The rich history of Cato came to life Saturday as Union troops chased away Confederate raiders from Missouri, and a teacher taught lessons in the 1869 Cato School.

The rich history of Cato came to life Saturday as Union troops chased away Confederate raiders from Missouri, and a teacher taught lessons in the 1869 Cato School.

“We have people in period costumes around,” said Susie Stelle of the Cato Historical Preservation Association, which sponsored the annual fall tour. “Not all of them are reenactors, but they add to the atmosphere.”

Cato, founded in 1854, is the oldest settlement in Crawford County.  However, it was part of Bourbon County until Crawford County was created in 1867, according to Anna Swank, who did a high school research project on one-room schools in Bourbon County.

She, her twin sister Elizabeth Thompson and brother-in-law James Thompson presented the school program. All three are teachers in real life. Thompson, originally from Georgia and now living in Cherryvale, teaches in Parsons, and his wife teaches in Coffeyville. Her sister is a teacher in Fort Scott.

Swank said she became involved with Cato around 2005 when Barbara Scott contacted her and asked if she would do a presentation at the old school.

“That first year I was the teacher and Elizabeth was my student,” she said.

This year Thompson was the teacher, and the sisters were his students.

“Most teachers back then were men, because women were supposed to be in the home,” Swank explained. “Then, during World War I, many of the men were off to war, so more women got into teaching.”

Since they were supposed to be above reproach, teachers were under many restrictions.

“Men teachers could not spend more than one night of the week in courting, unless it was for a church activity,” Thompson said. “Then they were allowed two nights. Also, men teachers could not be shaved in a barber shop.”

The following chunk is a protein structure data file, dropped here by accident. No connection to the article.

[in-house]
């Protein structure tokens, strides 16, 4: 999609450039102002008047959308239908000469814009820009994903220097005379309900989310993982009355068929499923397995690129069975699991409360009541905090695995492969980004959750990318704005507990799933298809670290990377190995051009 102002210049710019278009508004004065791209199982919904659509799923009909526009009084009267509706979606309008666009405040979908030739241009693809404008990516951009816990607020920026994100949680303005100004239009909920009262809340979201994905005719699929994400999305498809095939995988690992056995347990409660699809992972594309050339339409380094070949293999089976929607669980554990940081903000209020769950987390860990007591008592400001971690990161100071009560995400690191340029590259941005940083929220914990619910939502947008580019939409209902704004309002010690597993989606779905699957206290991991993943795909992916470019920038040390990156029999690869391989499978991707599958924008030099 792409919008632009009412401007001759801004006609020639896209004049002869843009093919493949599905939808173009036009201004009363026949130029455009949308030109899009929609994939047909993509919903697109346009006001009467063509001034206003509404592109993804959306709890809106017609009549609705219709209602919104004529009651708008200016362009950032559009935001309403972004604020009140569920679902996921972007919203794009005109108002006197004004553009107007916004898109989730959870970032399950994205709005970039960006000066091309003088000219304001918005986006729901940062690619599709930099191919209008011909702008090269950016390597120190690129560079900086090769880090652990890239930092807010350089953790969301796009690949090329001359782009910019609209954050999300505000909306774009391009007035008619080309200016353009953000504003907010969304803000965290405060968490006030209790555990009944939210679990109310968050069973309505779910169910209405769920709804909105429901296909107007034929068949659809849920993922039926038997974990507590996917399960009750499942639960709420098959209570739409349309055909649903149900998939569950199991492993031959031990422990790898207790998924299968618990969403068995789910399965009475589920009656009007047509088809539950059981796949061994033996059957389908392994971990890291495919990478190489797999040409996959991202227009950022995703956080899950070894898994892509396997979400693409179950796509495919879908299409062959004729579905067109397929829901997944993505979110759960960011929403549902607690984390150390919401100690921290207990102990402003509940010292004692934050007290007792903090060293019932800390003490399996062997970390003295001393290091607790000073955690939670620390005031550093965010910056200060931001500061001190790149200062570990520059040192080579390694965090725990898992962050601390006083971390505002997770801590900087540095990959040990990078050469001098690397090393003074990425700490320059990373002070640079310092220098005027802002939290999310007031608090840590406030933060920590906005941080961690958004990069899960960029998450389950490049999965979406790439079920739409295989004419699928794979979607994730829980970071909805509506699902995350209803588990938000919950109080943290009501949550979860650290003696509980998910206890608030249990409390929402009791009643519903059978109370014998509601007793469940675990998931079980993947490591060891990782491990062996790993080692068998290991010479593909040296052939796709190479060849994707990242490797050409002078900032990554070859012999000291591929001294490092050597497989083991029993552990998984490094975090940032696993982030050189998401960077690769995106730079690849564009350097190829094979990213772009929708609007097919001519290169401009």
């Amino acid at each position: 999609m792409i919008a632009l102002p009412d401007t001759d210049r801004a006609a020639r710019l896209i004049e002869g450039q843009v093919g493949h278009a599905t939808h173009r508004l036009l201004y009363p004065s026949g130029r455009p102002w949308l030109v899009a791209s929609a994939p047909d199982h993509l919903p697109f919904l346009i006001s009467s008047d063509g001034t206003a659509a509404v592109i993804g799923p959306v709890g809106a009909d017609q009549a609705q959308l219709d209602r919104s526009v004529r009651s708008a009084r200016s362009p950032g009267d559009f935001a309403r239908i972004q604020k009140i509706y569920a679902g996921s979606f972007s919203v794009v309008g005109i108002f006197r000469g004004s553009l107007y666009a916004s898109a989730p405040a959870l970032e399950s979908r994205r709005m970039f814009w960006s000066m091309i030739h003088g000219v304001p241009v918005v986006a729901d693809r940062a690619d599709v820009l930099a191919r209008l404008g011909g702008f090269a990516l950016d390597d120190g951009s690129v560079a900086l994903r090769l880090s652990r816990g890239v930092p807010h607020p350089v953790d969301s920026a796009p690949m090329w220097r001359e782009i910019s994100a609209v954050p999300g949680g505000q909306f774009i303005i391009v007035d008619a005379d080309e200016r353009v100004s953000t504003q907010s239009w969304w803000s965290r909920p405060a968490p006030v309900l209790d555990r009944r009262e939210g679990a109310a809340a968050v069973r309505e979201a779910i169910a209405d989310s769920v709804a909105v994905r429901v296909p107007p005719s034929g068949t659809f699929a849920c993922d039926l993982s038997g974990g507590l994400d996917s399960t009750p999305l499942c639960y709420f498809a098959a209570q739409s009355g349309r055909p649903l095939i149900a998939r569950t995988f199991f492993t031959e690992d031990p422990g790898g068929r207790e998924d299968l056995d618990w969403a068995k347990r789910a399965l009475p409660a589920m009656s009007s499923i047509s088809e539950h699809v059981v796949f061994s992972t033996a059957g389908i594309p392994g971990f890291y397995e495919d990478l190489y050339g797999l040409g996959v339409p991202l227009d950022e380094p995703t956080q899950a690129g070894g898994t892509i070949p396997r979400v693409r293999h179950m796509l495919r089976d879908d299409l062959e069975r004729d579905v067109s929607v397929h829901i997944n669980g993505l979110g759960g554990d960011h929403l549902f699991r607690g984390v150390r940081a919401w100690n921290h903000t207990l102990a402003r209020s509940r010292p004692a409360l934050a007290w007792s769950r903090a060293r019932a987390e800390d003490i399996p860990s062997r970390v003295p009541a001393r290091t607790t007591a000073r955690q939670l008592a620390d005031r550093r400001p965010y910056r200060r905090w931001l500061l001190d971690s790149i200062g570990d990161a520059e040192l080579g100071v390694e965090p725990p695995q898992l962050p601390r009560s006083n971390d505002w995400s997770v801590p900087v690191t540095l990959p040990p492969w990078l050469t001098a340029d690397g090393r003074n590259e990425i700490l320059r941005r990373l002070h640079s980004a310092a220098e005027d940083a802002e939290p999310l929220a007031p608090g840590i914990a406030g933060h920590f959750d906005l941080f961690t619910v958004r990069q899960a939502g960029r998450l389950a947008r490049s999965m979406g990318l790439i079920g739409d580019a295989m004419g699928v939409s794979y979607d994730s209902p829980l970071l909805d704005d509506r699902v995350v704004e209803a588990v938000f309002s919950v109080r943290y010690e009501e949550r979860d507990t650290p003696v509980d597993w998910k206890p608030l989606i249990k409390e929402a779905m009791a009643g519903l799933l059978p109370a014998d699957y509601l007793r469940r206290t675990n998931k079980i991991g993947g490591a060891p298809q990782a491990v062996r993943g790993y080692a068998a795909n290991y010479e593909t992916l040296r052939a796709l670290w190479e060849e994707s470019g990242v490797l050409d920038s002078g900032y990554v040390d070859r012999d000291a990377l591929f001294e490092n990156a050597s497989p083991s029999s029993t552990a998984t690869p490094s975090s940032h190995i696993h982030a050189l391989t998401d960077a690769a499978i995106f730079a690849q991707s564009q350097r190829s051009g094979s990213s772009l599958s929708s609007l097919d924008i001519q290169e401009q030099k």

Women teachers had to be decently attired at all times in skirts no more than two inches above the ankle. And they had to wear at least two petticoats under their skirts.

Thompson led the two in lessons that covered much information on Cato, which was founded in 1854 by John Rogers, who built the first store building. In addition to having the first school in the county, the small community also  had the first grist mill, the first coal mining operation and the first county fair.

Cato has a fair amount of Civil War history, too.

“After I knew I was coming here, I spent about a week doing research,” said Rob Jackson, who heads the Sixth Missouri Cavalry re-enactors group.

He said that Cato, which boasted its grist mill, store and tavern, was an attractive target for raiders.

“Missouri boys would come on over, maybe steal a few horses and liberate whatever they wanted around the countryside,” he said.

Jackson noted that John Rogers, the Cato founder, raised a company of the Sixth Kansas Cavalry to fight for the Union.

“Captain Rogers was killed by bushwhackers in 1862 somewhere between Fort Scott and Cato,” he said. “In 1864 there was a battle between Cato and Cow Creek, with one Union man killed and three  Confederates wounded. After the battle, Captain Medford camped in Cato for two days to rest his horses and his troops, then went back up to Fort Scott.”

The re-enactment Jackson’s group put on Saturday featured three Union men trying to capture two  Confederates. “We kind of put this together in the last two weeks,” he said. “We hope to be back next year in a little better numbers.”

Stelle is looking forward to that, and noted that 2011 will mark the 150th anniversary of Kansas statehood and the beginning of the Civil War.

“We’re going to try to do a three-day celebration for our tour next year, and have a Civil War battle,” Stelle said.

She’s also hoping for better weather next year.

“I think the threat of rain scared away some people who would have come out for the tour,” Stelle said. “But we had a lot of new people who had never been to Cato before, and I’m happy about that.”weeks,” he said. “We hope to be back next year in a little better numbers.”